The Killeen City Council came to a consensus to revert back to its original future land-use map found in its comprehensive plan rather than using the planning and zoning commissions’ proposed plan.
In 2010, the city adopted its comprehensive plan, which gives the council the ability to guide the city’s growth and steer development in a way it deems best.
The council received a future land-use map and thoroughfare plan from the planning and zoning commission in September, but they weren’t satisfied with it and went back to the drawing board to rework both plans.
In a special workshop meeting last week, the council agreed to use the original future land-use map found in the comprehensive plan as its starting point moving forward.
“I hope that planning and zoning doesn’t think that we are disrespecting all the work that they have done,” Mayor Dan Corbin said.
He said regardless of which plan the council moved forward with, city staff will work with the thoroughfare plan to identify areas where both plans intersect, which he said will likely be areas for commercial development. Based on the city’s water and sewer plan, staff will then look at areas that can easily be sewered and those that cannot, which will then be revised into the city’s extra territorial jurisdiction. The extra territorial plan identifies areas that cannot be sewered as estates, or larger tracts of land that won’t be sewered, Corbin said. The remaining area would be designated as either suburban residential or general residential.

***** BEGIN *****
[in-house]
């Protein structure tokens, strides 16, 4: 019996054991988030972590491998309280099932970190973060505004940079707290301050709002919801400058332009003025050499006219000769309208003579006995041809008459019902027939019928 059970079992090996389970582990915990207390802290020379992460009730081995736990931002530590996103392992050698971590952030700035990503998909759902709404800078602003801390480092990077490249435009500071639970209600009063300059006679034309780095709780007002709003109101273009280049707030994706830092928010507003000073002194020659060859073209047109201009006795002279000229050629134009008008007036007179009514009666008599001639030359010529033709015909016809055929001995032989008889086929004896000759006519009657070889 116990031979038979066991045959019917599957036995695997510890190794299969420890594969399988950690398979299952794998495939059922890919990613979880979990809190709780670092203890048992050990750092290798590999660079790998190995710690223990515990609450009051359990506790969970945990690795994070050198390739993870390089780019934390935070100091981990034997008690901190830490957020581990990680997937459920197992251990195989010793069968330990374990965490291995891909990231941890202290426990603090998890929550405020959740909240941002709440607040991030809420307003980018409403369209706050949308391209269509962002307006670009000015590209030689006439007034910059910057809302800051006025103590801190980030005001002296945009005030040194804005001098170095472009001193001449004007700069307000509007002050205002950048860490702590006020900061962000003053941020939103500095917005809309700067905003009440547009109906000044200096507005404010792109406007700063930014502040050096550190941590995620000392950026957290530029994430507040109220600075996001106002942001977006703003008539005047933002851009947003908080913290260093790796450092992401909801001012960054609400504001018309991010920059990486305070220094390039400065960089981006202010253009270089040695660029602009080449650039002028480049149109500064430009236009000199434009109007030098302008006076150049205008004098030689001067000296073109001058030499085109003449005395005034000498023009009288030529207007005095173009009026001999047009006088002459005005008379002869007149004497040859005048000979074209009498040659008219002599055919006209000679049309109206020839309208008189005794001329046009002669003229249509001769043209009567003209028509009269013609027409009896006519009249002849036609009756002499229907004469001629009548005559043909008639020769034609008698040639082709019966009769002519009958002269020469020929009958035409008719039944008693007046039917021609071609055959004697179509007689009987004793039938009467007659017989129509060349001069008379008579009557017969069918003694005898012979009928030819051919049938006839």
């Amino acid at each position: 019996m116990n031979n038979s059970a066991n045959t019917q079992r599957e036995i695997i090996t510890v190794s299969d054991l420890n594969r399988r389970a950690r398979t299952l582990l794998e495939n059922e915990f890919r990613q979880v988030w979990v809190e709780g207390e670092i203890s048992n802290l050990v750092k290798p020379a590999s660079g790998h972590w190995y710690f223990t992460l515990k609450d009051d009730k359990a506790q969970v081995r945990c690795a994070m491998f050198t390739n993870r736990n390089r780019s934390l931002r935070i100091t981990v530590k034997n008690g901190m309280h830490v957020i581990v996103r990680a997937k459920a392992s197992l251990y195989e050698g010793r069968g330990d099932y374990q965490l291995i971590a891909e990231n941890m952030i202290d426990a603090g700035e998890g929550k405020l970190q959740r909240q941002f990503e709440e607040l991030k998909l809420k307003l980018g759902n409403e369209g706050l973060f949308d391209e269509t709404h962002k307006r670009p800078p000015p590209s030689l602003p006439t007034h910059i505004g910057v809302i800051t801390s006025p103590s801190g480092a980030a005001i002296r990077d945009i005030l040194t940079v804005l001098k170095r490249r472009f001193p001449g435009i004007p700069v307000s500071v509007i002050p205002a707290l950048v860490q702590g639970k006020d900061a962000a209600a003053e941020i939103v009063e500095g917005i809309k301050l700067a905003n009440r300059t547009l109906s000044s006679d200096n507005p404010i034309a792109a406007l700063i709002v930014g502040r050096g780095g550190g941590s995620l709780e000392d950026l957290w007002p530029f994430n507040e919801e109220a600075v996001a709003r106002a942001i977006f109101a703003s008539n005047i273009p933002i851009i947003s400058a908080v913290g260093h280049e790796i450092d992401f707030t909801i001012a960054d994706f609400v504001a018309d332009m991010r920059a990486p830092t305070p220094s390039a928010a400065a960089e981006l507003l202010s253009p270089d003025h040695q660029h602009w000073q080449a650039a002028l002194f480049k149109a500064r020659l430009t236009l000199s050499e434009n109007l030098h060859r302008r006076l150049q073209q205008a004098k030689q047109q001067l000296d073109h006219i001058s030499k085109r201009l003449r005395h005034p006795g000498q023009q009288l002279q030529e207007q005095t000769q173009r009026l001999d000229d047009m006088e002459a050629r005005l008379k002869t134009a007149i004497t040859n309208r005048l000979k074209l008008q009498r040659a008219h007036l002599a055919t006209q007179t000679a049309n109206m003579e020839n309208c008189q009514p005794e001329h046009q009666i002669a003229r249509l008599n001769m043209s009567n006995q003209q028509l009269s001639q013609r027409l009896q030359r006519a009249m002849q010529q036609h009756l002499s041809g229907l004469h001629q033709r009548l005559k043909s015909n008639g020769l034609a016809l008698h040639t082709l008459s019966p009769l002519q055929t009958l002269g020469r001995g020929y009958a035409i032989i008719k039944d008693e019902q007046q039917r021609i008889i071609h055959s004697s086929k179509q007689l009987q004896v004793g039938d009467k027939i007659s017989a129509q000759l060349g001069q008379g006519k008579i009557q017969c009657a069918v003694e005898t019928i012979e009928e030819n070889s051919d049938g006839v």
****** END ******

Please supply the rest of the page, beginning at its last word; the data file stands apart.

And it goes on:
“The big differences (in the original plan verses the planning and zoning commissions’ proposed plan) is the land area is doubled once you look at the area south of Stagecoach and west of State Highway 195,” said Tony McIlwain, city planner. “In comparison, the current future land-use map has approximately 40 percent of the area south of Chaparral (Road) designated for estate character, and the proposed (future land-use map) has approximately 14 percent.”
Ray Shanaa, director of planning, said the plans set in place a framework that encourages quality development throughout the city.
“Planning is the process of identifying issues and needs, establishing policies and goals and determining the most effective way to achieve,” he said.
Shanaa said the plans allow the city to control future development rather than “reacting to change.”
Once the council has given city staff all of its recommendations to develop a revised plan, the plans will go back to the planning and zoning commission where the public will provide input before returning to the council for final approval.